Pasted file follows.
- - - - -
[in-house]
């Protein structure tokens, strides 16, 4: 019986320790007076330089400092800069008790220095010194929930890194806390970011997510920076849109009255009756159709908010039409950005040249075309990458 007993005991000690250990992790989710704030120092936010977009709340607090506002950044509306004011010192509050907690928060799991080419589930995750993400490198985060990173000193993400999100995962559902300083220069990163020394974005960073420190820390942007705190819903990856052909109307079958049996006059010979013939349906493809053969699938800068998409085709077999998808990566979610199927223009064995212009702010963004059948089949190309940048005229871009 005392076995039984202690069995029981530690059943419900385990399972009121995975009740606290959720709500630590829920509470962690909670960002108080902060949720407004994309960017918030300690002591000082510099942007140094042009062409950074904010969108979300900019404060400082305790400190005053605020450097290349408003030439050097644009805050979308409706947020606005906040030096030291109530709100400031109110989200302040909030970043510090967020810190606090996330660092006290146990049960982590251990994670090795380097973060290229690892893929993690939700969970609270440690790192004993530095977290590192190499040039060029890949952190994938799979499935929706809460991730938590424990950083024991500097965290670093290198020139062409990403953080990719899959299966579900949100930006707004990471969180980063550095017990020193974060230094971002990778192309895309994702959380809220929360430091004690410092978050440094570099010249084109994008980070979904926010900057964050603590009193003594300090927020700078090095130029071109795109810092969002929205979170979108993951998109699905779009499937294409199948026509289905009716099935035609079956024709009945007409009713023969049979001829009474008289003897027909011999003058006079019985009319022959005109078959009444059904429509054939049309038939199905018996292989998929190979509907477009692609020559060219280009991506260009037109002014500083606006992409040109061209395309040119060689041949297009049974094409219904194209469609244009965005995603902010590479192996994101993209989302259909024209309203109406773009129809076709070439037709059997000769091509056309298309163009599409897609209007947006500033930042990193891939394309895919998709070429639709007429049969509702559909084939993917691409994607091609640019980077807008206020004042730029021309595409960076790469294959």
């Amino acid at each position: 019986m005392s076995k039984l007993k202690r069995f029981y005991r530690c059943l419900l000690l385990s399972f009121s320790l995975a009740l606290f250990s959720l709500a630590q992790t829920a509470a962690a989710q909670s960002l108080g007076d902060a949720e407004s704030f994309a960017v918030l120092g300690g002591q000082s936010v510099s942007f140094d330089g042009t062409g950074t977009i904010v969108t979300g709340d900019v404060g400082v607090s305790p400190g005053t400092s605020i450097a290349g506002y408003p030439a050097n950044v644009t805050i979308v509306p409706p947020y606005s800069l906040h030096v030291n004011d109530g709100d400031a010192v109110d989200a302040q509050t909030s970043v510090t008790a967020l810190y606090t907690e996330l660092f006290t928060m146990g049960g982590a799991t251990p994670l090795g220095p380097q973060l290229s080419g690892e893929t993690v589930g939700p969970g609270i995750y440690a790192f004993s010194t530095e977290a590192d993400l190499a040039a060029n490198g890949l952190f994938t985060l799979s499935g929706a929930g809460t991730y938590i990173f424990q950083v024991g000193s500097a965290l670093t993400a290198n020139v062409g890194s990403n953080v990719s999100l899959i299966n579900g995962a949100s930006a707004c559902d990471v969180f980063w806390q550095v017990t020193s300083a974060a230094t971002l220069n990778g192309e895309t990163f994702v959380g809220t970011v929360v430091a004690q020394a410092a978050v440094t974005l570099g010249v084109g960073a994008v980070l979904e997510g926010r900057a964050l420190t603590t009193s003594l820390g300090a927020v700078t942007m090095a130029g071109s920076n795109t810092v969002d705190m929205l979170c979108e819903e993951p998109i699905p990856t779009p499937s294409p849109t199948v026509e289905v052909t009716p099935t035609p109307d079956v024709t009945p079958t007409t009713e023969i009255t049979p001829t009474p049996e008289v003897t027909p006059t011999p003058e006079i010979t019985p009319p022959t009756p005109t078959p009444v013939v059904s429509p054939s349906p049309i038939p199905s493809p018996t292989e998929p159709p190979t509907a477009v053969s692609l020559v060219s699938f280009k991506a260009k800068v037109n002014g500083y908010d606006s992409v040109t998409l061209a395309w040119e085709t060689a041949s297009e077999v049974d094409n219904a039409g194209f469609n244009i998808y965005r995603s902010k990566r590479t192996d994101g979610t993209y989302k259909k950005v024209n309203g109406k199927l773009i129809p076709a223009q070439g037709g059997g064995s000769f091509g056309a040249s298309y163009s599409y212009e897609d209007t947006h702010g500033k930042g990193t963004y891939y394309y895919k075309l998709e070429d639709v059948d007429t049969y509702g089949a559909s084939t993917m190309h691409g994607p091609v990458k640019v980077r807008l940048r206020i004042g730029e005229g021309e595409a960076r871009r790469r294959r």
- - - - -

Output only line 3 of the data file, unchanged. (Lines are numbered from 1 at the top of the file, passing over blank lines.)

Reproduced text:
């Amino acid at each position: 019986m005392s076995k039984l007993k202690r069995f029981y005991r530690c059943l419900l000690l385990s399972f009121s320790l995975a009740l606290f250990s959720l709500a630590q992790t829920a509470a962690a989710q909670s960002l108080g007076d902060a949720e407004s704030f994309a960017v918030l120092g300690g002591q000082s936010v510099s942007f140094d330089g042009t062409g950074t977009i904010v969108t979300g709340d900019v404060g400082v607090s305790p400190g005053t400092s605020i450097a290349g506002y408003p030439a050097n950044v644009t805050i979308v509306p409706p947020y606005s800069l906040h030096v030291n004011d109530g709100d400031a010192v109110d989200a302040q509050t909030s970043v510090t008790a967020l810190y606090t907690e996330l660092f006290t928060m146990g049960g982590a799991t251990p994670l090795g220095p380097q973060l290229s080419g690892e893929t993690v589930g939700p969970g609270i995750y440690a790192f004993s010194t530095e977290a590192d993400l190499a040039a060029n490198g890949l952190f994938t985060l799979s499935g929706a929930g809460t991730y938590i990173f424990q950083v024991g000193s500097a965290l670093t993400a290198n020139v062409g890194s990403n953080v990719s999100l899959i299966n579900g995962a949100s930006a707004c559902d990471v969180f980063w806390q550095v017990t020193s300083a974060a230094t971002l220069n990778g192309e895309t990163f994702v959380g809220t970011v929360v430091a004690q020394a410092a978050v440094t974005l570099g010249v084109g960073a994008v980070l979904e997510g926010r900057a964050l420190t603590t009193s003594l820390g300090a927020v700078t942007m090095a130029g071109s920076n795109t810092v969002d705190m929205l979170c979108e819903e993951p998109i699905p990856t779009p499937s294409p849109t199948v026509e289905v052909t009716p099935t035609p109307d079956v024709t009945p079958t007409t009713e023969i009255t049979p001829t009474p049996e008289v003897t027909p006059t011999p003058e006079i010979t019985p009319p022959t009756p005109t078959p009444v013939v059904s429509p054939s349906p049309i038939p199905s493809p018996t292989e998929p159709p190979t509907a477009v053969s692609l020559v060219s699938f280009k991506a260009k800068v037109n002014g500083y908010d606006s992409v040109t998409l061209a395309w040119e085709t060689a041949s297009e077999v049974d094409n219904a039409g194209f469609n244009i998808y965005r995603s902010k990566r590479t192996d994101g979610t993209y989302k259909k950005v024209n309203g109406k199927l773009i129809p076709a223009q070439g037709g059997g064995s000769f091509g056309a040249s298309y163009s599409y212009e897609d209007t947006h702010g500033k930042g990193t963004y891939y394309y895919k075309l998709e070429d639709v059948d007429t049969y509702g089949a559909s084939t993917m190309h691409g994607p091609v990458k640019v980077r807008l940048r206020i004042g730029e005229g021309e595409a960076r871009r790469r294959r």